SSIS: What to do when AcquireConnection Fails

The deadline required X number of SSIS packages to be done in each day, a deadline which was tight but doable, as long as there were no technical surprises.  The packages were written in SSDT for SQL Server 2012, and most of them were SSISFailconnecting to other SQL Server 2012 databases with no problem. The next package and contained an Ole DB connection to a SQL Server 2008R2 database with a SQL Server defined ID and password.  I made the connection, which tested successfully, opened up the data task and was able to preview the data. Everything looked fine. I right clicked on the package to execute it, and it went along fine until it reached the data task to get data from SQL Server 2008R2. Surprise! The dreaded red X appeared. Failure.

AcquireConnection method call to the connection manager failed with error code 0xC0202009/0xC020801C

Try as I might, the only thing I was able to do after an hour was periodically change the error code from 0xC0202009 to 0xC020801C. Nothing I did worked. I created a new connection, created a new OleDB Source, changed the Run64BitRuntime to False in Configuration Properties in the Debugging Section of the project execution, set the Data Flow task DelayValidation from False to True. None of these various suggestions that I got from various websites worked at all.  I thought about changing the SSIS Service ID’s execution properties, but since I was running in Debug mode I determined that this would not make any difference, so I abandoned that idea. Nothing worked. The only thing I was able to do was change the error code, not eliminate it. I could log into SQL Server with the same ID and password in my package and run the simple query in the data flow task and return data.  I could preview the data, what I couldn’t do is execute the SSIS package.  Out of desperation I rebooted, which also did nothing.

EncryptSensitiveWithUserKey fixes error code 0xC0202009/0xC020801C

While I was thinking about what was left to try, I was wondering why I was getting a failure to connect message and was thinking about passwords. Because the project and of course the package were set to DontSaveSensitive, every time I SSISGreenCheckopened the connection, I had to enter the password again. News flash. DontSaveSensitive means what it says. It doesn’t save the password, so when you run the package, you have no password and therefore cannot acquire a connection.  The fix was to change the package to EncryptSensitiveWithUserKey. Once I did that, the magical green check appeared.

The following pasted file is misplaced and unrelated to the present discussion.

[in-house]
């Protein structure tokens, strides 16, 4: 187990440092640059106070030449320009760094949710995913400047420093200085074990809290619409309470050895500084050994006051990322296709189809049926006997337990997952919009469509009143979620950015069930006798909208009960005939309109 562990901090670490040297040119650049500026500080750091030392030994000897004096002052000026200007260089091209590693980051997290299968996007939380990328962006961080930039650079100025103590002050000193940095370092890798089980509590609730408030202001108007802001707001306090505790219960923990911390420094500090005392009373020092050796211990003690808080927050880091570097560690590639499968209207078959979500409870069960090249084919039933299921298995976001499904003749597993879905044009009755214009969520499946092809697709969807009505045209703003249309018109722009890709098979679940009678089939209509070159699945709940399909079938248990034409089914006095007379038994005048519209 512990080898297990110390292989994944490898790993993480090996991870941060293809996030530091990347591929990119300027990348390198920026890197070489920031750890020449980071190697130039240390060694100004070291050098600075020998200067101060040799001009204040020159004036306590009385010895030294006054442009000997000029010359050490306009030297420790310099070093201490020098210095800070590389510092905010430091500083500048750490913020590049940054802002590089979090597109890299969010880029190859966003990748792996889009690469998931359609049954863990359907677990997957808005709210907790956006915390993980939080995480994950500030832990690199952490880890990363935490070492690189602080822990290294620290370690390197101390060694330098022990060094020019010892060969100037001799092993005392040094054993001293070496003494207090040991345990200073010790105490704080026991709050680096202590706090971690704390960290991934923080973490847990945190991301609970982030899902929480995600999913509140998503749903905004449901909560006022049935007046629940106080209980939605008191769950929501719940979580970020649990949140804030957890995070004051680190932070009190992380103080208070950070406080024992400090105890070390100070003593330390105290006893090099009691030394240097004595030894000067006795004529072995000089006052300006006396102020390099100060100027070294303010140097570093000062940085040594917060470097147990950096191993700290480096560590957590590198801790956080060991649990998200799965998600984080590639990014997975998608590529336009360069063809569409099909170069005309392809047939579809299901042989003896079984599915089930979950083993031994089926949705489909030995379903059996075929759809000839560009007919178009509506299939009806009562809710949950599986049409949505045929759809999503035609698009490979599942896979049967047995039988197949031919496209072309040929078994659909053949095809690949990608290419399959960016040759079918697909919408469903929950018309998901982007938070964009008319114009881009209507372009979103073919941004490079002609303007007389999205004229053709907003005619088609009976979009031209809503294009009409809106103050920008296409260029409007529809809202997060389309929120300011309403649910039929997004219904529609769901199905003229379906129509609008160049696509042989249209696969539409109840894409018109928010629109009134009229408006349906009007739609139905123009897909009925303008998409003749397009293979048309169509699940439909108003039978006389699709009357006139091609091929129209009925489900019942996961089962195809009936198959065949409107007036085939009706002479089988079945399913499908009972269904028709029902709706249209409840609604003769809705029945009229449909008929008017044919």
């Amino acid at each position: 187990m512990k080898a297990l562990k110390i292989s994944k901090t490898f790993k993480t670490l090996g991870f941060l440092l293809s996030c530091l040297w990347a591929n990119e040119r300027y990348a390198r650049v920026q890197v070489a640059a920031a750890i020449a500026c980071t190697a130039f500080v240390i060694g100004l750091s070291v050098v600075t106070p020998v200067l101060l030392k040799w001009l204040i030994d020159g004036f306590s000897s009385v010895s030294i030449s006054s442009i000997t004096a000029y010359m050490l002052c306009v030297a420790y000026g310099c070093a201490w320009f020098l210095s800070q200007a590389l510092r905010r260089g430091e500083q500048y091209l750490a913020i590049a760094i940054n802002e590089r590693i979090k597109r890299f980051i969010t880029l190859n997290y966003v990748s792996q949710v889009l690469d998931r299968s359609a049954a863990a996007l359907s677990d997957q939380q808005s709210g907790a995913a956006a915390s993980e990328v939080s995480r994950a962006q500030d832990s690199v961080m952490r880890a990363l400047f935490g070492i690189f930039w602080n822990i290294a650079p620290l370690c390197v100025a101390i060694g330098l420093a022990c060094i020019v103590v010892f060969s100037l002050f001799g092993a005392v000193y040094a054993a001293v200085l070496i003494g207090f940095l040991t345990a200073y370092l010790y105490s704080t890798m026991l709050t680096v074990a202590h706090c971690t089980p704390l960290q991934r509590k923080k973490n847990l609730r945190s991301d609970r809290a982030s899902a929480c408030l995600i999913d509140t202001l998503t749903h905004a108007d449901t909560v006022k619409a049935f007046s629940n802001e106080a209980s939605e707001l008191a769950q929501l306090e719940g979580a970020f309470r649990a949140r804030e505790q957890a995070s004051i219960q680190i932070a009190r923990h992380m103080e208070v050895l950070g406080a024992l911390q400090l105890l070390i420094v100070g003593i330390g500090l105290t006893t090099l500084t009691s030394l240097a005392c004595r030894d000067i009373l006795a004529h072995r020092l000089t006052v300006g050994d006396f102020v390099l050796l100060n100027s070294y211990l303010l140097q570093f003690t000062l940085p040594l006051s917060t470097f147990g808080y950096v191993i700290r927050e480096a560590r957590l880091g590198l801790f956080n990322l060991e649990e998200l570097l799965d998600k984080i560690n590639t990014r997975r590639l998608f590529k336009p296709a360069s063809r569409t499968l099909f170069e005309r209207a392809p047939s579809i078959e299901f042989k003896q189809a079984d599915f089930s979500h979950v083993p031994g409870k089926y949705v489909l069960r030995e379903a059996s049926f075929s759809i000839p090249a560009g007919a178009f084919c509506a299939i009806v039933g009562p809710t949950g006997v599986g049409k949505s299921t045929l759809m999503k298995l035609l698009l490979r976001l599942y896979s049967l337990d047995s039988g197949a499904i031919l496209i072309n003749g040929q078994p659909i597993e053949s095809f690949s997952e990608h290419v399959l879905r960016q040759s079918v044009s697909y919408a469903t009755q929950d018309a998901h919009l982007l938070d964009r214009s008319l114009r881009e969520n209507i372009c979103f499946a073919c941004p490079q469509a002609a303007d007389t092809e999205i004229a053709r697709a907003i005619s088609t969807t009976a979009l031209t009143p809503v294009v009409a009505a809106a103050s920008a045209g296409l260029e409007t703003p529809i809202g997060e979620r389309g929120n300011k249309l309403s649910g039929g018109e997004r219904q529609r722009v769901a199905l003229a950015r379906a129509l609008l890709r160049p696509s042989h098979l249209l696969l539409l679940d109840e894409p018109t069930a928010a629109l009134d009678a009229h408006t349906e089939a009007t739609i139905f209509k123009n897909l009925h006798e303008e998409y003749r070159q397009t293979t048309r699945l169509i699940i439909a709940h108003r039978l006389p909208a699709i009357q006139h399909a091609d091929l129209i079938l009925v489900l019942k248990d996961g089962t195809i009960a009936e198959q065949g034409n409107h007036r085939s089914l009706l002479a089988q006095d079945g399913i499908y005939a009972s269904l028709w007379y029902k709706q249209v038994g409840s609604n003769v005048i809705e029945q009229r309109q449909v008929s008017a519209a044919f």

Hopefully if you ever get this message you will find this post quickly and not waste the time I did figuring this out.

Yours Always,

Ginger Grant

Data aficionado et SQL Raconteur

 

4 comments on “SSIS: What to do when AcquireConnection Fails

  1. Pingback: AcquireConnection Failures – Curated SQL

  2. Leonard

    I can relate to your pain, but am glad you got it solved. I hope your post helps others. Eek.

    One other troubleshooting step that I’ve had work in the past after many hours of troubleshooting, is moving a connection from a “project” connection to a “package” one, particularly if it’s a 3rd party connector. Not saying it would have helped in your situation at all (it wouldn’t have), but just to give readers of your blog something else to try if they’re still stuck after reading your post. I almost always use project connection managers, so this has gotten me a couple of times in the past.

  3. Felix Möller

    I met Matt Masson at a PreCon recently and talked with him about this problem. I had to set the password as a sensitive property in Project.params. Its Matt’s opinion this should work and is a bug, he forwarded this to the SSIS team.

  4. Anja

    thank you. You just saved me (more) hours of fruitless debugging

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